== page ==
The Use of Anthracyclines to Treat Pulmonary Hypertension
Reference #: 2010-030
Pulmonary hypertension is a devastating disease currently without cure. Constriction of the pulmonary arteries strains the right ventricle of the heart which eventually leads to heart failure. Current therapeutics such as vasodilators suppress the symptoms of pulmonary hypertension but do not target an underlying cause of disease which is the expansion of pulmonary vascular cells. This invention describes a novel use for anthracyclines such as daunorubicin to treat pulmonary hypertension. The invention also describes the use of anthracylines in combination with cardioprotectants.
A potential therapeutic for the treatment of pulmonary hypertension
- Intravenous administration of daunorubicin is an FDA-approved drug for the treatment of oncologic malignancies
- Daunorubicin induces cell death and suppresses pulmonary artery constriction in a hypoxia-induced animal model of pulmonary hypertension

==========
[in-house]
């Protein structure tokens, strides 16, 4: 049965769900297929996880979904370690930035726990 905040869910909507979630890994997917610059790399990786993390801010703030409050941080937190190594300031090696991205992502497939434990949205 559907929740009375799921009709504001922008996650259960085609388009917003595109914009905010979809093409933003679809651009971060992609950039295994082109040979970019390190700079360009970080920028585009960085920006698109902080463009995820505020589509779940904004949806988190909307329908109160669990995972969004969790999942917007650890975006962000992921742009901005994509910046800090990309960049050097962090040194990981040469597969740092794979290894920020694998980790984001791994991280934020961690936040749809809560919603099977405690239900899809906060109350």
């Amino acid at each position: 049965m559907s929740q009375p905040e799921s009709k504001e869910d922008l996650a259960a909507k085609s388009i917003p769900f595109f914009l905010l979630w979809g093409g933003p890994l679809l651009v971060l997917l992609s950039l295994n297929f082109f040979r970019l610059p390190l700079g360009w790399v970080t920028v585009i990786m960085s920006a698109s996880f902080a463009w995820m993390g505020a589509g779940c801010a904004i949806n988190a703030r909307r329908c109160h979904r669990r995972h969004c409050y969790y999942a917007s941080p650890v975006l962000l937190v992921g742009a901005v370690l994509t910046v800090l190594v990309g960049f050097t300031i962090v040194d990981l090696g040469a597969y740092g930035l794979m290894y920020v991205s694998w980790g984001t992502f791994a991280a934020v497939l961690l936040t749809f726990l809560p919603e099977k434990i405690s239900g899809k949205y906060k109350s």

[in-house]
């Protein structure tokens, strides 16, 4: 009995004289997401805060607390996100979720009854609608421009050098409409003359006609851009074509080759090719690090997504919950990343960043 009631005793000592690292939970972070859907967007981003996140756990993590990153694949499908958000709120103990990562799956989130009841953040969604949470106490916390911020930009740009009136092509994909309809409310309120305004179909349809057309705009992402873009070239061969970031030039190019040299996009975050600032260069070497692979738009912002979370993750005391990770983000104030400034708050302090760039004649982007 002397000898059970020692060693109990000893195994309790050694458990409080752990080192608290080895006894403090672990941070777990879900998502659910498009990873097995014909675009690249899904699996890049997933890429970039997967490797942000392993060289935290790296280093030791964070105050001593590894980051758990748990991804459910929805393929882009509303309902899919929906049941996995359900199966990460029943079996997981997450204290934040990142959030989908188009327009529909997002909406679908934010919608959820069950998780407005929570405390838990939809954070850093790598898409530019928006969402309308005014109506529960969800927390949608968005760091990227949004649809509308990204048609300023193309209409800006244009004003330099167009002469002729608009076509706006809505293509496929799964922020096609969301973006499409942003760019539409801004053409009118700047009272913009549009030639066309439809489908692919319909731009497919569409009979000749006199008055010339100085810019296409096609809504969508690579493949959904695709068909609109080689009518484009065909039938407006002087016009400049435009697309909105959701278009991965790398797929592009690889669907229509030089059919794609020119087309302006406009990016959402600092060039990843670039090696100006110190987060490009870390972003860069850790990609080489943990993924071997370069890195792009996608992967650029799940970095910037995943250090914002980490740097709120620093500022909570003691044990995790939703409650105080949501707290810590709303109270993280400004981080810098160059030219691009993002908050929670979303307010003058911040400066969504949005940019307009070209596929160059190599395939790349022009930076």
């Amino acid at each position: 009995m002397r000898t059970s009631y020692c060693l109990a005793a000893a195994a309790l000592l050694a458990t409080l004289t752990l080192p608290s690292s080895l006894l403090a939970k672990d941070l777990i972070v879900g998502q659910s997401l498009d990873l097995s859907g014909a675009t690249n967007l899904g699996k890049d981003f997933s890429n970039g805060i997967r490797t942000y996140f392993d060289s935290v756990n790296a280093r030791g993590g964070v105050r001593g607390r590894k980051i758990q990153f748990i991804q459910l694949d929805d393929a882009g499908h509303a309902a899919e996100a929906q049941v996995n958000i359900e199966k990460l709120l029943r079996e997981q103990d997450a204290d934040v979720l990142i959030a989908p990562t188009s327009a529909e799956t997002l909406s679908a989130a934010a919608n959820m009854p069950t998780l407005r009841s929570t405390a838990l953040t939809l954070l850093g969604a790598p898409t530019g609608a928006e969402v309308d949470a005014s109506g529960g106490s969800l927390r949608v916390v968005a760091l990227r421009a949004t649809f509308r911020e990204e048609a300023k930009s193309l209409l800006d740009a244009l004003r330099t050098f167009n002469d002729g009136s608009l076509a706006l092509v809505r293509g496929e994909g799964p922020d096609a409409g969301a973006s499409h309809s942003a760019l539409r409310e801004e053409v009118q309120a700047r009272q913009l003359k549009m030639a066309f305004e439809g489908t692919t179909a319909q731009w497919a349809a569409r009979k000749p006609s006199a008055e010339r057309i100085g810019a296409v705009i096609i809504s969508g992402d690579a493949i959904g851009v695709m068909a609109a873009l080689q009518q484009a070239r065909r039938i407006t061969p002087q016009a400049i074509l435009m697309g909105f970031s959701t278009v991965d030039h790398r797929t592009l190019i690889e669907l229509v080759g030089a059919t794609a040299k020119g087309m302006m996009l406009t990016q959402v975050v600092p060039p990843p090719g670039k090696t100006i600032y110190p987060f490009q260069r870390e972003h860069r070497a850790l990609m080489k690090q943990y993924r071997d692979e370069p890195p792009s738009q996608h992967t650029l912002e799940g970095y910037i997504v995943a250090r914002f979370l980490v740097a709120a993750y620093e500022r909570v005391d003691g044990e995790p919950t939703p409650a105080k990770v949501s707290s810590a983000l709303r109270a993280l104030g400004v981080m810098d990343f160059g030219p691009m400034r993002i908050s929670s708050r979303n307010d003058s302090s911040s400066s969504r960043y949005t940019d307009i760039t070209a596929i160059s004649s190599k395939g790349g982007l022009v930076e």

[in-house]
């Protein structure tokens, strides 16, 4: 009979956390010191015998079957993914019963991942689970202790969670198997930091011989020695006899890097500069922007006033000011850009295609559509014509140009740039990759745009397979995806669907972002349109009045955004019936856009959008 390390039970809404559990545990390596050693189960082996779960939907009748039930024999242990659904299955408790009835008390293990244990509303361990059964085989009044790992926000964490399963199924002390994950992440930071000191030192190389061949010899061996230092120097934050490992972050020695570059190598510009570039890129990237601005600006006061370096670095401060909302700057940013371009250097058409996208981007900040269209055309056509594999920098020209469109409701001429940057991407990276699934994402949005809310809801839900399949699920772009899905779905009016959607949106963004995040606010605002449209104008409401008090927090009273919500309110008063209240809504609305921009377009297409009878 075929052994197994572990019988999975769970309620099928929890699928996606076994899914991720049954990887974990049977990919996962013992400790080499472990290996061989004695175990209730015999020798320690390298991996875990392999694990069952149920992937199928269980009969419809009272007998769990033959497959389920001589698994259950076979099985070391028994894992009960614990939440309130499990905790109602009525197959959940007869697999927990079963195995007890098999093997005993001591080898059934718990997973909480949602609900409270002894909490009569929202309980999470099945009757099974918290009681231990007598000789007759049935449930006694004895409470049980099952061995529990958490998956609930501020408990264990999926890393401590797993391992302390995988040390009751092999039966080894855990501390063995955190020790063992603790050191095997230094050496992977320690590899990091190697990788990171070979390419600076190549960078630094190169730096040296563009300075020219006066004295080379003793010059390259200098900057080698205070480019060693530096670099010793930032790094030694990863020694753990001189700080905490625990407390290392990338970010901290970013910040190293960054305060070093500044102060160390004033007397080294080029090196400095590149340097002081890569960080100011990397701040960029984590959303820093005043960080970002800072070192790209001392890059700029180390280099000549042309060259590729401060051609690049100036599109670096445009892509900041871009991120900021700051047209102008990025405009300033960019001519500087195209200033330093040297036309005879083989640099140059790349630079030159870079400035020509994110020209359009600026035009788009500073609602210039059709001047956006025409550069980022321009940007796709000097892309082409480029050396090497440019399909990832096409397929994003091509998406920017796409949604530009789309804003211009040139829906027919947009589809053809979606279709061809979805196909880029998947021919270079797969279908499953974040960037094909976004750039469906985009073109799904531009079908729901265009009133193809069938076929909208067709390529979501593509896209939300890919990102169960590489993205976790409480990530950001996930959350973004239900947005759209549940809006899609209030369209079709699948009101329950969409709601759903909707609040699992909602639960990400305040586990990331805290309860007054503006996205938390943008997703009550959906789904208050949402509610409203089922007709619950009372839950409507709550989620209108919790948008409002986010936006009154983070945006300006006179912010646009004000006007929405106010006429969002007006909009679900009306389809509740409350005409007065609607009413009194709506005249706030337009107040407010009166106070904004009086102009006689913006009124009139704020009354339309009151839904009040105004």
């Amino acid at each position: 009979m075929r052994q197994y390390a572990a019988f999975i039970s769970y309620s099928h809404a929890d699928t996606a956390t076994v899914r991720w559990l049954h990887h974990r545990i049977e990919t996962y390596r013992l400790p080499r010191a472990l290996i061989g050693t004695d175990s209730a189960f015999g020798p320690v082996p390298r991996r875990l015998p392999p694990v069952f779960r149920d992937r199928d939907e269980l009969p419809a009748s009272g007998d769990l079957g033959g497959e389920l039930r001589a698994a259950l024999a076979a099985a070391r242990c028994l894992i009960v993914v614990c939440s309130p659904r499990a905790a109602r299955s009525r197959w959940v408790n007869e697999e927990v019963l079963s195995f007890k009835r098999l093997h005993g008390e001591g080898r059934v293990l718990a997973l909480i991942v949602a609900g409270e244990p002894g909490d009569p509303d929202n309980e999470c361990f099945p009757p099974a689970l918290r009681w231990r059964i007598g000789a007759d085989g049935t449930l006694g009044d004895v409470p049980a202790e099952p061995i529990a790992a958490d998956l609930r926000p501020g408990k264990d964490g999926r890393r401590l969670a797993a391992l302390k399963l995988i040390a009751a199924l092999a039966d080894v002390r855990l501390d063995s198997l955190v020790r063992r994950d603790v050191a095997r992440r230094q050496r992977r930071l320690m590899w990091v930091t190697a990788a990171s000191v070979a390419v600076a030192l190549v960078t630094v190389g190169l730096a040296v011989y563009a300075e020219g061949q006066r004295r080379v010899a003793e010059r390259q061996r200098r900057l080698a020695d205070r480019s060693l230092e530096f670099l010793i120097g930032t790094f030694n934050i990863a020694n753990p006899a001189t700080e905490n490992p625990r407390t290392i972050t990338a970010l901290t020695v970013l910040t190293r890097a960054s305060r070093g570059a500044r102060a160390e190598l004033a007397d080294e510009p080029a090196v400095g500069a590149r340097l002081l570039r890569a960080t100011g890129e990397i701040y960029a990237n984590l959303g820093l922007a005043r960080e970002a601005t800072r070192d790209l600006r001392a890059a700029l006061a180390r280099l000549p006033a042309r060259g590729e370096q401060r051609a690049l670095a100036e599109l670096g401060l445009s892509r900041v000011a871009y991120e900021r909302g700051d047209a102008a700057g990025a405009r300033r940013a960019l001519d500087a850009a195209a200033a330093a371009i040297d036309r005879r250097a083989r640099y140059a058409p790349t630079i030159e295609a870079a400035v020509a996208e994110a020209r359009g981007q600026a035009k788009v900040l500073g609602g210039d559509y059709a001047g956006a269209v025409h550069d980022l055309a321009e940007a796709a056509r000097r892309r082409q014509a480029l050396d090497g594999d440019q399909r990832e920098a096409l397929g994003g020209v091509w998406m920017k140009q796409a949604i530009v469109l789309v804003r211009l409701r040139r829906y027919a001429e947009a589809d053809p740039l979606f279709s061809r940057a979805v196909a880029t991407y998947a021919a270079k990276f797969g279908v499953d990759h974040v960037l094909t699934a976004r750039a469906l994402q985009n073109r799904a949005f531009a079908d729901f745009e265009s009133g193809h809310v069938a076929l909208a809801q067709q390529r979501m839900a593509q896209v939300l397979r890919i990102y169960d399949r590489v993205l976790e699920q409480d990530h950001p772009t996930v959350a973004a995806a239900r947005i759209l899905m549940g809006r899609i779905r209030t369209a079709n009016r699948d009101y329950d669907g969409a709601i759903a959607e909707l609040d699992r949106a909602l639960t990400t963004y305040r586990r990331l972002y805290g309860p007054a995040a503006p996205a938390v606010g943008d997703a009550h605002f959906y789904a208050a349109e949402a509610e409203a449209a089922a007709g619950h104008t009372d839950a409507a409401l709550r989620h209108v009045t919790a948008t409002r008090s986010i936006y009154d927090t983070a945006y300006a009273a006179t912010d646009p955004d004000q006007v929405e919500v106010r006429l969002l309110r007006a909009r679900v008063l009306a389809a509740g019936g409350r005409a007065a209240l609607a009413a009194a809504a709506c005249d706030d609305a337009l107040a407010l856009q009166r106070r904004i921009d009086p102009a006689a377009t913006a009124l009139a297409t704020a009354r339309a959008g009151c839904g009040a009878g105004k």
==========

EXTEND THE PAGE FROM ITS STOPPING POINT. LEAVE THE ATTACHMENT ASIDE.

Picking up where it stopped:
- Daunorubicin mediated suppression of pulmonary artery constriction reduces right heart blood pressure and hypertrophy
- Low dose daunorubicin as well as coadministration of the cardioprotectants Dexrazoxane and the p53 inhibitor Pilfithrin-α suppress cardiotoxic side effects associated with anthracycline treatment
Stage of Development
Daunorubicin has been demonstrated to kill pulmonary artery smooth muscle cells in vitro, and reduce vascular thickening in an animal model of pulmonary hypertension without causing a reduction in animal body weight.
- “Pulmonary Hypertension-Induced GATA4 Activation in the Right Ventricle” Park AM et. al., Hypertension 2010; 56; 1145-1151
- “Anthracycline-Induced Suppression of GATA-4 Transcription Factor: Implication in the Regulation of Cardiac Myocyte Apoptosis” Kim Y et. al., Mol Pharmacol 63: 368–377, 2003
PCT application filed in April 2011